Three former executives at Fannie Mae lost their bid to end a Securities and Exchange Commission lawsuit alleging investor fraud.
The SEC filed suit against former CEO Daniel Mudd, former Chief Risk Officer Enrico Dallavecchia and the former chief of the single-family operation Thomas Lund for misleading investors about the entity's exposure to risky subprime mortgages. Each served at the firm between 2005 and 2009.
When Mudd took over in 2005, Fannie stock traded above $60 a share. By September 2008, when he left, the company was thrown into conservatorship and has taken more than $116 billion in bailouts since. Taxpayers are also funding attorney fees in several suits against former government-sponsored enterprise executives.
The SEC alleged in a December 2011 lawsuit these three executives excluded nearly $100 billion in loans written to borrowers with weak credit histories from their financial disclosures. The GSE also allegedly failed to count $28.5 billion in mortgages bought from the Countrywide subprime unit in 2007.
The executives claimed in the motion to dismiss that they were acting as members of an "independent establishment of the United States, or any lending agency which is wholly owned, directly or indirectly, by the United States," and were thus exempt from liability under securities law.
Judge Paul Crotty of the U.S District Court for the Southern District of New York ruled that Securities and Exchange Act language doesn't clarify whether Fannie, as a government-sponsored private corporation, fell under the exemption before conservatorship.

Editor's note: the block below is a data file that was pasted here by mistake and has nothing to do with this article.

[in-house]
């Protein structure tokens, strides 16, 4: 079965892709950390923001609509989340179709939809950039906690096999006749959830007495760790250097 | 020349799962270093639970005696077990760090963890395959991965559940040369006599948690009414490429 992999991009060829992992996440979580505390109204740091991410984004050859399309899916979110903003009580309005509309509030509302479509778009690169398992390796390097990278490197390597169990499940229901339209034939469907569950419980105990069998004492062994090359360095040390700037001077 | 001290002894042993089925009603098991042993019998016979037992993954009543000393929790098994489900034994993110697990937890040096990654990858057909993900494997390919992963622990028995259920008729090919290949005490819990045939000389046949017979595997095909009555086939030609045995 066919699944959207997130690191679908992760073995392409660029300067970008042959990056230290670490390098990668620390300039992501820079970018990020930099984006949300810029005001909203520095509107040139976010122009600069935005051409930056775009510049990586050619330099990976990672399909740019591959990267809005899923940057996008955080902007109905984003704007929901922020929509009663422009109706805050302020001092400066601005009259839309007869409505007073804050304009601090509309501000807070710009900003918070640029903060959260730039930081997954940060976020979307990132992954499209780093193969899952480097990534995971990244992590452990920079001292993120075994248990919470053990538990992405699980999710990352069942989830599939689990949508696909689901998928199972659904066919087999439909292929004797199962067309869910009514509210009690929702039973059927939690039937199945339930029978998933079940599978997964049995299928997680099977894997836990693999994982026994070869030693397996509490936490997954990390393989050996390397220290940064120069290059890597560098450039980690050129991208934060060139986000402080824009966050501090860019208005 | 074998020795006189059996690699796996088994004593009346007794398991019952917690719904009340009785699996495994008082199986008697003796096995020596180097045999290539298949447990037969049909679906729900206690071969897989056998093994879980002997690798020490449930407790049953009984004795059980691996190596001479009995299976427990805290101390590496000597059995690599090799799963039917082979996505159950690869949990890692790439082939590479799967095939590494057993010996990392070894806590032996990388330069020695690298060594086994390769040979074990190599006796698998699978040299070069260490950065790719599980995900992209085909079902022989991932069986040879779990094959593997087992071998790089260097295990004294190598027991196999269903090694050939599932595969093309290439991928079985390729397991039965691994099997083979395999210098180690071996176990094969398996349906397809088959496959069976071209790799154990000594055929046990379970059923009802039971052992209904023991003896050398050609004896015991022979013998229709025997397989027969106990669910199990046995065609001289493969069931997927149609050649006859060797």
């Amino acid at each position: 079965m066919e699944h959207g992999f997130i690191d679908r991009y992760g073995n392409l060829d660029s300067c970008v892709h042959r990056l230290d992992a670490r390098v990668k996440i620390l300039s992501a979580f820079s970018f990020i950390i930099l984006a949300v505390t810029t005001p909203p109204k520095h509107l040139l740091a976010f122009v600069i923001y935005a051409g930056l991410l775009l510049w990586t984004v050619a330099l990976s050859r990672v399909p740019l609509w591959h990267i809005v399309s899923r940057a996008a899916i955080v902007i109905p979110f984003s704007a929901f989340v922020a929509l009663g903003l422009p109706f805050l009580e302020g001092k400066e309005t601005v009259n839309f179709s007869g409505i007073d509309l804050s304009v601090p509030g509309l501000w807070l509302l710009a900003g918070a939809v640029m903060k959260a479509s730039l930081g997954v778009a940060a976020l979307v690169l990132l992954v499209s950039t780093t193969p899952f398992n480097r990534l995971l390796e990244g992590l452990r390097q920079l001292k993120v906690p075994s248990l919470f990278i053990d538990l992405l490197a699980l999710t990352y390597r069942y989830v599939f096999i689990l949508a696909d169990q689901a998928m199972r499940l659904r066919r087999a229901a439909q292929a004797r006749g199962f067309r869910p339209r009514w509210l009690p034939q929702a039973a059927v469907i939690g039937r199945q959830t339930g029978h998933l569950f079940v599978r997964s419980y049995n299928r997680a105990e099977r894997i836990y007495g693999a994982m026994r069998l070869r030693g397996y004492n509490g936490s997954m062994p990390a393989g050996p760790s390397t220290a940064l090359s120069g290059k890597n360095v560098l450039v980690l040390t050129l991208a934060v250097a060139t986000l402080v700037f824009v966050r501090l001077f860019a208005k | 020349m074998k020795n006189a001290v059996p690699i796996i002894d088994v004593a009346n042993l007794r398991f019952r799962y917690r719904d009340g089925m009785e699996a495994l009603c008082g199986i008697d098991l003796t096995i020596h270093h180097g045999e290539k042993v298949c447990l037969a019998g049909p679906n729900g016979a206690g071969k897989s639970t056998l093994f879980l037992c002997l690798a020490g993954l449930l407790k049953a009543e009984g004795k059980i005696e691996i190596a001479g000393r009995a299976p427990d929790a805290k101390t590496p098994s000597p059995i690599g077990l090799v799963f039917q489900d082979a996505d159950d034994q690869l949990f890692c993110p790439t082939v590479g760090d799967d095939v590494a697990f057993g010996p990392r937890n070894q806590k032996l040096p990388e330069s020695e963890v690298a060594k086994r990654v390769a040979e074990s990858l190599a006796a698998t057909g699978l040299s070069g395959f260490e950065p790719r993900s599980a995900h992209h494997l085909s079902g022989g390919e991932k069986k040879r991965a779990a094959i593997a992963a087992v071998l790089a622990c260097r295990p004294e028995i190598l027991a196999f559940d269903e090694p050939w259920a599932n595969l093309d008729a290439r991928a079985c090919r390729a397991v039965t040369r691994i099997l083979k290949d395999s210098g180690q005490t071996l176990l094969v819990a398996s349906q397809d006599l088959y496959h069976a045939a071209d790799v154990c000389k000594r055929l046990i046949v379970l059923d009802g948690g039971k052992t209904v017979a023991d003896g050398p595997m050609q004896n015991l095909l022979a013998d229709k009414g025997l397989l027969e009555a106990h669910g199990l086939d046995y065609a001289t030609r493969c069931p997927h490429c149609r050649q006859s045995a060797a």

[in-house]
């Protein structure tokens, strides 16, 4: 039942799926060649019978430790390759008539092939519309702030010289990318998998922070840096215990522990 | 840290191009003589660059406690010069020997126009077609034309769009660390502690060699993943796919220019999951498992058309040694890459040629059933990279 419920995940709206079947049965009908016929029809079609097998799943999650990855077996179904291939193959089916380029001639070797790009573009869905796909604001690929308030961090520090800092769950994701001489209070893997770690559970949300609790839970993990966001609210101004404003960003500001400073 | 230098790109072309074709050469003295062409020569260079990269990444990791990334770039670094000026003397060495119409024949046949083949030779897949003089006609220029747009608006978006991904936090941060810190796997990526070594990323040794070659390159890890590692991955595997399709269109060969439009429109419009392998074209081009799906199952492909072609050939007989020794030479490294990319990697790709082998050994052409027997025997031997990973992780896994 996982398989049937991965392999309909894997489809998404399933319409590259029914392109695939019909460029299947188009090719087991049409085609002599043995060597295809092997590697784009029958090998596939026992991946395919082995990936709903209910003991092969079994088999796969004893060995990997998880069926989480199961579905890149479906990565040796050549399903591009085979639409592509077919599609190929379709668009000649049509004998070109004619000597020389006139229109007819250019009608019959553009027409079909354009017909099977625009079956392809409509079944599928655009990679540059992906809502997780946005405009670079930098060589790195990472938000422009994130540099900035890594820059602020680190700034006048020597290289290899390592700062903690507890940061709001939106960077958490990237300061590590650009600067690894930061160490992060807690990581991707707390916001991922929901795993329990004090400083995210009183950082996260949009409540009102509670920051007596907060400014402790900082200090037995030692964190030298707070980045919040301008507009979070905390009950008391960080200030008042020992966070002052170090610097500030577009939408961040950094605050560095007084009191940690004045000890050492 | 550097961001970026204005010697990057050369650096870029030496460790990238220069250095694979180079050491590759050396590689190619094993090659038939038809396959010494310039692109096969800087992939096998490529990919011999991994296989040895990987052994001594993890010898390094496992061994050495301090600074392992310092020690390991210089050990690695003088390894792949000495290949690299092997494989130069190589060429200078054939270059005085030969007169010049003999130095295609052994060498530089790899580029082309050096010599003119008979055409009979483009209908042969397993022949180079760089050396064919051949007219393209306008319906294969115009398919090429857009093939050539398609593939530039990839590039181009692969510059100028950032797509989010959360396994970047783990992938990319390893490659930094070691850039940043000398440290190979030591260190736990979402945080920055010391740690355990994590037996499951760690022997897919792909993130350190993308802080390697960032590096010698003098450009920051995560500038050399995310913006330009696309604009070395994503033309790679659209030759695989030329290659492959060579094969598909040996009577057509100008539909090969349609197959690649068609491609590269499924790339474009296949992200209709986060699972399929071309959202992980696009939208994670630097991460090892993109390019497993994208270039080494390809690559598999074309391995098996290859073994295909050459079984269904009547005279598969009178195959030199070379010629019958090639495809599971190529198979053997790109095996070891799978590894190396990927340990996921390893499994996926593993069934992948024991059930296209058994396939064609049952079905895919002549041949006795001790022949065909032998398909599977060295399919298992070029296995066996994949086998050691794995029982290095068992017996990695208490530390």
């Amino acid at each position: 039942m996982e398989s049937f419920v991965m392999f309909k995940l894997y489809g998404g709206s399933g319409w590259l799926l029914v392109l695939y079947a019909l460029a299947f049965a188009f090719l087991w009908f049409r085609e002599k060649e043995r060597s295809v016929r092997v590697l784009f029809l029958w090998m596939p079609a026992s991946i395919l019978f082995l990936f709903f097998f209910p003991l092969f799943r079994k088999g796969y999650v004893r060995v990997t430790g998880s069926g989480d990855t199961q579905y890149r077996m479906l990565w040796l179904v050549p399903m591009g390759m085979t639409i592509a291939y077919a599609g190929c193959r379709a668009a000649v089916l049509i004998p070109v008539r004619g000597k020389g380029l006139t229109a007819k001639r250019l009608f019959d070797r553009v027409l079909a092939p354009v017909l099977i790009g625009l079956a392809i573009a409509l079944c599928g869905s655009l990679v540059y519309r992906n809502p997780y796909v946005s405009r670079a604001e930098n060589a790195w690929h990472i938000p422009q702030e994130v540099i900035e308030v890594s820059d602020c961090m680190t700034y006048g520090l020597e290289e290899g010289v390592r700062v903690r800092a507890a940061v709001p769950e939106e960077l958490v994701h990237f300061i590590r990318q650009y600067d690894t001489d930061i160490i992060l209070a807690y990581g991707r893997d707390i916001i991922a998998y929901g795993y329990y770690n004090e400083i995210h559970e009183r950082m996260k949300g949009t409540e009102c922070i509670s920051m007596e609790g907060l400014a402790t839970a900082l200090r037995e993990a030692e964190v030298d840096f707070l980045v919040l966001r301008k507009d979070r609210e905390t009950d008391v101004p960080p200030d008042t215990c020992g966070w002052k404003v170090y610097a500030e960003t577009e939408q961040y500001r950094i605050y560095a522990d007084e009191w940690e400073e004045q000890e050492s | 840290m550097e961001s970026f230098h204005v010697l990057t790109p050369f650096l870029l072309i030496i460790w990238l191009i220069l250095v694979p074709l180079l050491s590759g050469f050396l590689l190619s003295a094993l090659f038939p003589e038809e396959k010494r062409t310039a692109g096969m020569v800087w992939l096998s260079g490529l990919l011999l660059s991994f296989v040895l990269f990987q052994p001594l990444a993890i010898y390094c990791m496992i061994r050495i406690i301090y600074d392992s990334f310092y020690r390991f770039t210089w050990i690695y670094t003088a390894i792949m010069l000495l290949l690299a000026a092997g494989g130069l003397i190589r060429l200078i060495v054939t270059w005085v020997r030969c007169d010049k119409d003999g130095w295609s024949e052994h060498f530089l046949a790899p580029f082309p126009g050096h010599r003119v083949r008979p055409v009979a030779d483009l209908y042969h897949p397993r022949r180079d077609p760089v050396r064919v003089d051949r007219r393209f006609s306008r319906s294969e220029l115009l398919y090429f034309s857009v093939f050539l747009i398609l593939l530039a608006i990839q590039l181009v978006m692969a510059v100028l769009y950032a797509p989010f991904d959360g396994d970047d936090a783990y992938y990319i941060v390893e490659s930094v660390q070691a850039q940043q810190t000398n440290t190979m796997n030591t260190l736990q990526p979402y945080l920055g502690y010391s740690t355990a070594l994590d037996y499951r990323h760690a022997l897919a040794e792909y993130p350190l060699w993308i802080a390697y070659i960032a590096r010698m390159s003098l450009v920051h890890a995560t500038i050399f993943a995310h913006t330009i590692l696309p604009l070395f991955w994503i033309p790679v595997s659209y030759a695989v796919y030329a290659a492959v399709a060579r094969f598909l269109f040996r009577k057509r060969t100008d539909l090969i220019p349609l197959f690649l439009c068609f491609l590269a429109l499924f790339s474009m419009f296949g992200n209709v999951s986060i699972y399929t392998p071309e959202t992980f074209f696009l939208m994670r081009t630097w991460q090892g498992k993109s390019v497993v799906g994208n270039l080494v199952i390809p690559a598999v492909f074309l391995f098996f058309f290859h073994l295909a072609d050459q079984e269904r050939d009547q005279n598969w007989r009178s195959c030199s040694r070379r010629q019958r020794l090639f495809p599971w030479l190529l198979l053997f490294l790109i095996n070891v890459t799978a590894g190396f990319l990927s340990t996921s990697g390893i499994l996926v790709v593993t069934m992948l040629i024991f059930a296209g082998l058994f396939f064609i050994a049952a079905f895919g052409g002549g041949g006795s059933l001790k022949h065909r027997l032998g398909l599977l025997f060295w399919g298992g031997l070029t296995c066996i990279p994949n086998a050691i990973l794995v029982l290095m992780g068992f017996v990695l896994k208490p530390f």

"The term 'independent establishment' is placed between 'executive departments' and a 'lending agency'; and the statute's title refers to the application of the Exchange Act to 'governmental departments or agencies," Crotty wrote in his ruling Friday.
He went on to show previous courts ruled that the government had limited powers over Fannie and its brother Freddie Mac. Their boards were controlled by shareholders. Previous congressional committees refer to them as "governmental instrumentalities" not agencies.
There is also the controversy over how Fannie defined subprime. Crotty said in his ruling that a form from Fannie in 2007 defined subprime as "generally loans made to a borrower with a weaker credit profile," which "often" or "typically" originate from "lenders specializing in this type of business, using process unique to subprime loans," and Fannie called a loan "subprime" if it originated from "these specialty lenders" or "subprime divisions of larger lenders."
Thus, Crotty ruled, the loans left out of the disclosures fit the definition.
As for whether the executives knowingly deceived investors, Crotty said the SEC allegations are plausible.
"Mudd and Dallavecchia spoke to investors on conference calls and repeated (Fannie's) misleading disclosures while emphasizing that (Fannie's) subprime exposure was 'immaterial,' and constituted approximately 'zero percent' of (Fannie's) book of business," Crotty wrote.